1. Firm ditches Facebook for Twitter, claims clicks are bots

    Limited Run has a Facebook Page called Limited Pressing, but not for long. After becoming frustrated with Facebook advertising, as well as Facebook itself, the firm has decided to ditch its Facebook Page altogether.

    While testing Facebook’s advertising system, Limited Run noticed it could only verify about 20 percent of the clicks that were supposedly being converted to users showing up on its Web site. After trying a few analytics services to figure out the remaining traffic, the company built its own software out of exasperation.

    It turned out the bulk of users had JavaScript disabled, making it difficult to track their clicks. So the company built a page logger, and allegedly found 80 percent of clicks it was paying for were coming from bots:

    That’s correct. Bots were loading pages and driving up our advertising costs. So we tried contacting Facebook about this. Unfortunately, they wouldn’t reply. Do we know who the bots belong too? No. Are we accusing Facebook of using bots to drive up advertising revenue. No. Is it strange? Yes. But let’s move on, because who the bots belong to isn’t provable.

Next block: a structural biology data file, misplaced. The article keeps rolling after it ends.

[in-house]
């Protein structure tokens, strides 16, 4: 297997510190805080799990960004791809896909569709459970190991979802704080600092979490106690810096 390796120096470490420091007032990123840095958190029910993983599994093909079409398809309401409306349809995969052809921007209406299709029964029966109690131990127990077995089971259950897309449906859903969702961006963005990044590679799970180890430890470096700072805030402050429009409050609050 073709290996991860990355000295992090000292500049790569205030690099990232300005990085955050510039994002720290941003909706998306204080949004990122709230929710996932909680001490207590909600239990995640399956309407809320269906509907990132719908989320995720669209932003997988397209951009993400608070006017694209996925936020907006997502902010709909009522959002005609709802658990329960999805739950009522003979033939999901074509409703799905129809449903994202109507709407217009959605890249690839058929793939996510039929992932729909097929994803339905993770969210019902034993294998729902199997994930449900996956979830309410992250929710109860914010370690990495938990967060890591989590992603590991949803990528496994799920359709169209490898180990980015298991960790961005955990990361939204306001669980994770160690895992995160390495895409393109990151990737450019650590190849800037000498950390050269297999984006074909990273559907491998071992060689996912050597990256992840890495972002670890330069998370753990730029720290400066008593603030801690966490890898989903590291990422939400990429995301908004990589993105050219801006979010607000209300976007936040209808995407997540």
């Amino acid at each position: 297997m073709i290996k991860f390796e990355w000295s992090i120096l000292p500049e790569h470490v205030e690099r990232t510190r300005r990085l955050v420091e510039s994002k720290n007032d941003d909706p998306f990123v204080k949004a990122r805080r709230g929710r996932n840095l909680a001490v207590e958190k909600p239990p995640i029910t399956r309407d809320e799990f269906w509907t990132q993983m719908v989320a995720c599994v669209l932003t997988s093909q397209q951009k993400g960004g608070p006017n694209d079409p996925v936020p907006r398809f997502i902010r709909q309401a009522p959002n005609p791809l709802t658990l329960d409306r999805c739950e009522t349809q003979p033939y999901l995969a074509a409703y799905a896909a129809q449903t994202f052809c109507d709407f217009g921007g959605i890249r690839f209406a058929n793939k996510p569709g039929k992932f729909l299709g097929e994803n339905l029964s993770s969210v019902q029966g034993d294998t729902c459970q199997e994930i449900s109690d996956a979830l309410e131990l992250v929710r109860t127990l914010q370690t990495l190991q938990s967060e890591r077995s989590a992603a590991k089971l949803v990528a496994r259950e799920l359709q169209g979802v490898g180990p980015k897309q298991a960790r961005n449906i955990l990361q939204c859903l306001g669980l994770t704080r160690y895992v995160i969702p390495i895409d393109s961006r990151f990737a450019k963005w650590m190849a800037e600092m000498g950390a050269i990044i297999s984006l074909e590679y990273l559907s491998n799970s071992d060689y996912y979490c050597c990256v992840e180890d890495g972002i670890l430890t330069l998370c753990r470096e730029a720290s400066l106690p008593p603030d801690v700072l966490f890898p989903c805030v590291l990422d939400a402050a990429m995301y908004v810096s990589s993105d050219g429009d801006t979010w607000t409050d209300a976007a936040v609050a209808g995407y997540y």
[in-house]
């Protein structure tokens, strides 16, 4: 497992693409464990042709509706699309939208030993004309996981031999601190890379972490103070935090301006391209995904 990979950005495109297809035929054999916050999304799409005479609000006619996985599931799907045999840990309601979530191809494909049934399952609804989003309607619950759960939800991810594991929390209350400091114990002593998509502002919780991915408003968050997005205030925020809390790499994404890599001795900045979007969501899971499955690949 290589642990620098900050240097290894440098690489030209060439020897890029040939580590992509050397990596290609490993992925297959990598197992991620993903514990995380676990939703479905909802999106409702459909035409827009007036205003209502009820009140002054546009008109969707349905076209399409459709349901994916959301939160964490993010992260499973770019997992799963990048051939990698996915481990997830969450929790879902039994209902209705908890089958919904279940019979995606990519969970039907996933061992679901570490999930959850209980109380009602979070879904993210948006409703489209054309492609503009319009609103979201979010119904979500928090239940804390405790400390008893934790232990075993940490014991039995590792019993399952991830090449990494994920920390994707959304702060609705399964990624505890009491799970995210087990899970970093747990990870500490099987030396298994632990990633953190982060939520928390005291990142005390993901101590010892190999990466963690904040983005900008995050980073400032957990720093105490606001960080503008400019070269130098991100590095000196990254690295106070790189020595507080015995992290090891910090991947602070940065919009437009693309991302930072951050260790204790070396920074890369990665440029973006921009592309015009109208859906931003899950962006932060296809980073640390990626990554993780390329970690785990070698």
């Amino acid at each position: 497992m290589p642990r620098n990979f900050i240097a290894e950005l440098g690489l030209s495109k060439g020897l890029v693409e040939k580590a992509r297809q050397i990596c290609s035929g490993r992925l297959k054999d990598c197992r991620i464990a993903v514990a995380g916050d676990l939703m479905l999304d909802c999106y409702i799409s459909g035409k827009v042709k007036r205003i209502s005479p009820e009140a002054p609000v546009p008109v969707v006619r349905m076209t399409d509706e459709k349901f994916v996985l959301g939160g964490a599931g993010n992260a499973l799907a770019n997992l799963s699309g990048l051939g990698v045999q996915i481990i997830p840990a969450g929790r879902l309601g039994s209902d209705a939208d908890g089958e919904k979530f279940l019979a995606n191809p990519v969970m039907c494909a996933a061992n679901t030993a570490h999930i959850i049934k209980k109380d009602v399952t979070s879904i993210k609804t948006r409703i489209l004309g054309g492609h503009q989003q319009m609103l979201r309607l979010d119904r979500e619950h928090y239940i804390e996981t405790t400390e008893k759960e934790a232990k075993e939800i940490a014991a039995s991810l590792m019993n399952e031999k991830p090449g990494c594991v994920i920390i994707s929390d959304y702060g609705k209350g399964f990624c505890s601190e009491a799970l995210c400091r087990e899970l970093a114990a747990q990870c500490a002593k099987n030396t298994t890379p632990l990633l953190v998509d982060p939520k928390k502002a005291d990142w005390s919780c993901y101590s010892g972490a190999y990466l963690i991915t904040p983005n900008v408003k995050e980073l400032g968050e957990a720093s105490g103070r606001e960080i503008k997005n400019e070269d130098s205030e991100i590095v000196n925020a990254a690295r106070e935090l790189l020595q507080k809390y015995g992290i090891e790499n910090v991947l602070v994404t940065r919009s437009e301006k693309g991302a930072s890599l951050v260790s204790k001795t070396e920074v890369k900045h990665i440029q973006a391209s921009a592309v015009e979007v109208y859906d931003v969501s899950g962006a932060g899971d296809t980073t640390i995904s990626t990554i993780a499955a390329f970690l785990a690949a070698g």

Source: CNET

    I’ve worked alot with Facebook ads and have found my campaigns to be very successful. However, I’ve always used Facebook ads to drive traffic onsite - to Facebook pages. I’ve never used the ads to drive traffic off site.

    Obviously there is a lack of clarity on this issue and I’m interested to see how (or if) Facebook responds. 

     
  2. 09:02 22nd May 2012

    Notes: 1

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    Day 1 (Taken with instagram)

    Day 1 (Taken with instagram)

     
  3. image: Download

    #cha  (Taken with Instagram at Chattanooga Riverfront)

    #cha (Taken with Instagram at Chattanooga Riverfront)